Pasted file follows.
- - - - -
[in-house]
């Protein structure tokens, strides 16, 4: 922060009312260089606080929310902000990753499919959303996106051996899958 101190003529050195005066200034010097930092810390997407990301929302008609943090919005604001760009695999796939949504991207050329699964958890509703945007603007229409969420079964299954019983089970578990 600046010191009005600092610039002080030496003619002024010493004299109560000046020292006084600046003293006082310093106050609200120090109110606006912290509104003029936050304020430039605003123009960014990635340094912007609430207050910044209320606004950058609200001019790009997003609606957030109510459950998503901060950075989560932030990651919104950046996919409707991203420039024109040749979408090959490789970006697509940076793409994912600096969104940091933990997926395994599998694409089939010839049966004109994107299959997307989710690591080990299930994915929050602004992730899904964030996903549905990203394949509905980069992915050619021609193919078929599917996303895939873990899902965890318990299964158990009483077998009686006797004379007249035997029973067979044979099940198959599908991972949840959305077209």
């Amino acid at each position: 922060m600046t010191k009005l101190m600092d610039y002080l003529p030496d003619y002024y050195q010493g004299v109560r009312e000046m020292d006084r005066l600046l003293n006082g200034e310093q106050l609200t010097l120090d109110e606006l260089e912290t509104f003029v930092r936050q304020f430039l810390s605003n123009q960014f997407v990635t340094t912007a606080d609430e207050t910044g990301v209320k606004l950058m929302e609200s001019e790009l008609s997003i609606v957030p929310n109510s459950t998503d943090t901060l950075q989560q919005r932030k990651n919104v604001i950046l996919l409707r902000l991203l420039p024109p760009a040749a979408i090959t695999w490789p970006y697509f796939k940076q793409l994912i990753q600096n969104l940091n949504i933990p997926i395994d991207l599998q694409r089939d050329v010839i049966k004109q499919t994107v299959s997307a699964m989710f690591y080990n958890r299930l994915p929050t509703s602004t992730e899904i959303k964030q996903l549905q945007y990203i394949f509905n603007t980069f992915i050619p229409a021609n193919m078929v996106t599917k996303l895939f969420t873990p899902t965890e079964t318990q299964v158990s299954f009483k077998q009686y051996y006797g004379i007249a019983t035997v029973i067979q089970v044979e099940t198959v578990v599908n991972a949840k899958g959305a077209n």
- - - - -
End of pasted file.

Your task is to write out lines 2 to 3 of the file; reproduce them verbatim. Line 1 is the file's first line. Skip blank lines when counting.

């Protein structure tokens, strides 16, 4: 922060009312260089606080929310902000990753499919959303996106051996899958 101190003529050195005066200034010097930092810390997407990301929302008609943090919005604001760009695999796939949504991207050329699964958890509703945007603007229409969420079964299954019983089970578990 600046010191009005600092610039002080030496003619002024010493004299109560000046020292006084600046003293006082310093106050609200120090109110606006912290509104003029936050304020430039605003123009960014990635340094912007609430207050910044209320606004950058609200001019790009997003609606957030109510459950998503901060950075989560932030990651919104950046996919409707991203420039024109040749979408090959490789970006697509940076793409994912600096969104940091933990997926395994599998694409089939010839049966004109994107299959997307989710690591080990299930994915929050602004992730899904964030996903549905990203394949509905980069992915050619021609193919078929599917996303895939873990899902965890318990299964158990009483077998009686006797004379007249035997029973067979044979099940198959599908991972949840959305077209």
């Amino acid at each position: 922060m600046t010191k009005l101190m600092d610039y002080l003529p030496d003619y002024y050195q010493g004299v109560r009312e000046m020292d006084r005066l600046l003293n006082g200034e310093q106050l609200t010097l120090d109110e606006l260089e912290t509104f003029v930092r936050q304020f430039l810390s605003n123009q960014f997407v990635t340094t912007a606080d609430e207050t910044g990301v209320k606004l950058m929302e609200s001019e790009l008609s997003i609606v957030p929310n109510s459950t998503d943090t901060l950075q989560q919005r932030k990651n919104v604001i950046l996919l409707r902000l991203l420039p024109p760009a040749a979408i090959t695999w490789p970006y697509f796939k940076q793409l994912i990753q600096n969104l940091n949504i933990p997926i395994d991207l599998q694409r089939d050329v010839i049966k004109q499919t994107v299959s997307a699964m989710f690591y080990n958890r299930l994915p929050t509703s602004t992730e899904i959303k964030q996903l549905q945007y990203i394949f509905n603007t980069f992915i050619p229409a021609n193919m078929v996106t599917k996303l895939f969420t873990p899902t965890e079964t318990q299964v158990s299954f009483k077998q009686y051996y006797g004379i007249a019983t035997v029973i067979q089970v044979e099940t198959v578990v599908n991972a949840k899958g959305a077209n």